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geomedia

Geomedia: Books: Exploring "The Worst of Times"

Every reader of this magazine knows something about mass extinctions. But few of us know as much as Paul B. Wignall, a professor of paleoenvironments at the University of Leeds in England who studies mass extinctions. In 1997, he co-authored with Anthony Hallam a scholarly volume titled “Mass Extinctions and their Aftermath.” Now, his first book aimed at a popular audience, “The Worst of Times: How Life on Earth Survived Eighty Million Years of Extinctions,” has been issued in paperback.

02 Feb 2017

Geomedia: Music: The sounds of the sea

At the ocean’s edge, the crash of waves against the shore is a familiar sound. It might be rhythmic, but it’s not particularly melodious. There are, however, a few spots around the world where the tides, waves and wind make actual music, thanks to acoustic man-made structures that use the movements of seawater to produce sound. Currently, three of these so-called tidal organs have been built, one each in Croatia, England and the United States.

13 Jan 2017

Geomedia: Gifts: Holiday Gift Guide

Geeky science gifts abound, but it’s not always easy to narrow down your choices. That’s especially true for the scientist — young or old — in your life who already seems to have their share of ordinary gifts. EARTH’s guide is your one-stop-shop for a range of unique and fun presents. This year’s guide even includes some crafts and kits for those who love to express science through art. 
 
23 Nov 2016

Geomedia: Books: "Alfred Wegener": The definitive biography of a geoscience star

Today, Alfred Wegener’s name appears in almost every geology textbook. He is celebrated as the father of the continental drift hypothesis, the forerunner of plate tectonics. This recognition is rather recent — since about the early 1970s, when plate tectonics became a unifying theory to explain the origins of continents, oceans, mountains, volcanism and many other geologic processes. During his life, Wegener’s hypothesis was rejected by many geologists, more so in North America than in Europe. The dramatic change of his status from heretic to hero thus makes Wegener’s story even more fascinating, not only to earth scientists but to general readers as well.

22 Sep 2016

Geomedia: Books: 'FORE' helps you project the future, with a laugh

What if we could project the future of nearly everything with a single type of mathematical equation? In “FORE and the Future of Practically Everything,” a book replete with humor and keen insight, retired civil and geotechnical engineer Richard L. Handy valiantly attempts to demonstrate the projective power of mathematics by exploring an eclectic assortment of examples.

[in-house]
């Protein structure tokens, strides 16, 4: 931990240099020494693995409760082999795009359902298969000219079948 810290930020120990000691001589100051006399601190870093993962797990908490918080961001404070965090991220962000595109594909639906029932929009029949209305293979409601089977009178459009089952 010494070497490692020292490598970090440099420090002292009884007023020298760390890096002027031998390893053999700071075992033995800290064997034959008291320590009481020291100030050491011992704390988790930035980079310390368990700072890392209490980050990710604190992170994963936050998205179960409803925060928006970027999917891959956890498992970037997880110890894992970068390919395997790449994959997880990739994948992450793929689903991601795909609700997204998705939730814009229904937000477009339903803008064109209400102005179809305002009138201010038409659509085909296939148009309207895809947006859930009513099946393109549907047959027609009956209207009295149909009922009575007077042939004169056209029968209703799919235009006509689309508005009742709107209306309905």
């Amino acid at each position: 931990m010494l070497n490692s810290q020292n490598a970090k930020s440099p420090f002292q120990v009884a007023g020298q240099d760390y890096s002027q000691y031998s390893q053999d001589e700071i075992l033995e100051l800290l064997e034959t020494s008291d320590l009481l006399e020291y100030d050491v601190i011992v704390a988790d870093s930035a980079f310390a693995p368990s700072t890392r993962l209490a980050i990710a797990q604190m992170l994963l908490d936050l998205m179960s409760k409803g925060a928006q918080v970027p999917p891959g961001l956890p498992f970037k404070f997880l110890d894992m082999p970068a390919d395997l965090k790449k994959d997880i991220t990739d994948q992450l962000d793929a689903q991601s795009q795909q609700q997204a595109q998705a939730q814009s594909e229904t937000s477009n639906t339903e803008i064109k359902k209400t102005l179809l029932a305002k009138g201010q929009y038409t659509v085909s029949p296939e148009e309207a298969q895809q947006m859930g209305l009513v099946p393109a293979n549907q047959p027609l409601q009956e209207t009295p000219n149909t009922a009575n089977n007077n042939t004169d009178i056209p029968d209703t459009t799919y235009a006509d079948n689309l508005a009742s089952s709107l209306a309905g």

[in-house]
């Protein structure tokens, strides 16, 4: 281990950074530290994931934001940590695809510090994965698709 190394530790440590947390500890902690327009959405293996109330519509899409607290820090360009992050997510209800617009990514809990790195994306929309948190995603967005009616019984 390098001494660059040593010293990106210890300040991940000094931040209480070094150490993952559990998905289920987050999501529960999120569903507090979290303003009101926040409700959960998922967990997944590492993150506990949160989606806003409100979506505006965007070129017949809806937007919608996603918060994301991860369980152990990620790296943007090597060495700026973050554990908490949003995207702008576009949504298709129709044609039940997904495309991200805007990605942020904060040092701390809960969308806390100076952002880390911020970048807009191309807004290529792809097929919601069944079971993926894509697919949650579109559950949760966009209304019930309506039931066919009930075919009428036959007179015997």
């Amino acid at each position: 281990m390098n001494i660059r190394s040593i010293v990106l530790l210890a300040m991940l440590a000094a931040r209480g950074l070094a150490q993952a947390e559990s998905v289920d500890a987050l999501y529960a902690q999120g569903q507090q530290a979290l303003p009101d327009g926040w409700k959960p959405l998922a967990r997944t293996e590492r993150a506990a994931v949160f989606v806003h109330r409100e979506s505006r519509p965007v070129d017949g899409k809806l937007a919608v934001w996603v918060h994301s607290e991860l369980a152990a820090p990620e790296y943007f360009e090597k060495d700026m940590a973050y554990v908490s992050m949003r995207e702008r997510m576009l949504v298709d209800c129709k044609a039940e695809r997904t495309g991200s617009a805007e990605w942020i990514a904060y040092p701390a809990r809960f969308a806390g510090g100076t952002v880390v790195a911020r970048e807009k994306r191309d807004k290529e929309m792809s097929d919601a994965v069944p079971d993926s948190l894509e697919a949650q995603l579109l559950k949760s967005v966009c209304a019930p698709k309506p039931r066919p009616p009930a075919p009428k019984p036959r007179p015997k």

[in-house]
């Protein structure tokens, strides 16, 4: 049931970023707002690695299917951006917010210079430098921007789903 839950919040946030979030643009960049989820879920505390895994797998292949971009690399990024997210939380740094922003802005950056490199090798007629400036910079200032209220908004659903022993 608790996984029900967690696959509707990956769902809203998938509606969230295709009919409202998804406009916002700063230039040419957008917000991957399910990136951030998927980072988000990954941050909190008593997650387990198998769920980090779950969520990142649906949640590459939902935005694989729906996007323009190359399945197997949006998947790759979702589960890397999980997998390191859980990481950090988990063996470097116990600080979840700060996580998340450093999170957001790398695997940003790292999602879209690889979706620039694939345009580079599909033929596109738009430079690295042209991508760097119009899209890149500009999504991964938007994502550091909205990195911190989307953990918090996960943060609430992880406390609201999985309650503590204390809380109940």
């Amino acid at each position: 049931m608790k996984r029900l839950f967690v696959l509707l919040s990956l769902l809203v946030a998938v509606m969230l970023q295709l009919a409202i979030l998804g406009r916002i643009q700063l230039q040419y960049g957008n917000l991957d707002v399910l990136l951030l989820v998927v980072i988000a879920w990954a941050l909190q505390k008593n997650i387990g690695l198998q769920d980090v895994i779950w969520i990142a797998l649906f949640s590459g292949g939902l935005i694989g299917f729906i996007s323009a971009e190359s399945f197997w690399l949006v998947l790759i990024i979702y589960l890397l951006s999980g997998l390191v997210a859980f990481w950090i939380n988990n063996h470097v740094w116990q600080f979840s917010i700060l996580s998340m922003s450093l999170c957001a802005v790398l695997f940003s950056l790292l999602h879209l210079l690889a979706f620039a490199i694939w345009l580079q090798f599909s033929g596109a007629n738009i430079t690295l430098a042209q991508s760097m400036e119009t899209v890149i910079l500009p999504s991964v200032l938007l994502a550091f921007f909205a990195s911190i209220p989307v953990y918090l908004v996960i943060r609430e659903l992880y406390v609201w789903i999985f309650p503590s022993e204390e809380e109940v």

12 Aug 2016

Geomedia: Film: A glimpse into the geology of 'Star Trek Beyond'

After a three-year wait by anxious fans, “Star Trek Beyond” hit theaters nationwide July 22. The third installment of the latest series of “Star Trek” movies, directed by Justin Lin and co-written by Simon Pegg, features more than two hours of action, stunning scenery and witty banter among the USS Enterprise crew — plus a bit of geology.

28 Jul 2016

Geomedia: Television: 'NOVA' for the earth science enthusiast

“NOVA,” the weekly prime-time science series that airs on PBS, is known for producing high-quality TV documentaries on subjects ranging from espionage and the military to ancient civilizations and nature. Naturally, much “NOVA” programming touches on topics in geoscience, so we decided to review several recent hour-long episodes that might be of particular interest to our readers.

15 Jun 2016

Geomedia: Books: 'Floodpath' recounts the deadly collapse of California's St. Francis Dam

The catastrophic collapse of the St. Francis Dam, located 80 kilometers north of downtown Los Angeles and east of the town of Santa Clarita, just before midnight on March 12, 1928, claimed more than 400 lives when towering floodwaters destroyed homes, bridges and farmland, as they swept through downstream communities. The disaster was initially blamed on the failure of the west abutment, anchored in soft conglomerate rock. Additional studies have revised this explanation, with recent research citing other geologic and design factors that likely contributed. Regardless, the collapse effectively ended the career of William Mulholland, the self-taught engineer whose 1913 Owens Valley Aqueduct made the explosive growth of Los Angeles possible. Yet, despite the magnitude of the disaster and its impact on local and national policy, it has been almost entirely forgotten, except by a few historians.

08 Jun 2016

Geomedia: Performance: Bella Gaia is a show in orbit and Earth is the star

On the screen, images of the far reaches of the cosmos — galaxies, stellar nebulae and supernovae — loom high over a stage. The words, “The Living Universe,” appear and the view zooms in: first on our galaxy, then on our solar system and, finally, on Earth. Bella Gaia, a live performance piece featuring dance and music set in front of a large projection-screen displaying images of Earth from space, begins.

13 May 2016

Geomedia: Film: 'A Beautiful Planet' inspires with vivid views of life on and off Earth

An endless sea of bright dots surrounds you amid the otherwise darkened expanse as you slowly approach a swirling, recognizable cloud of glowing light — the Milky Way. As the galaxy grows to fill the screen, you feel as if you are heading home toward Earth. This sensation of being a crewmember on a spaceship stays with you throughout the new documentary film, “A Beautiful Planet,” as well as after it’s over — which is just what the filmmakers intended.

29 Apr 2016

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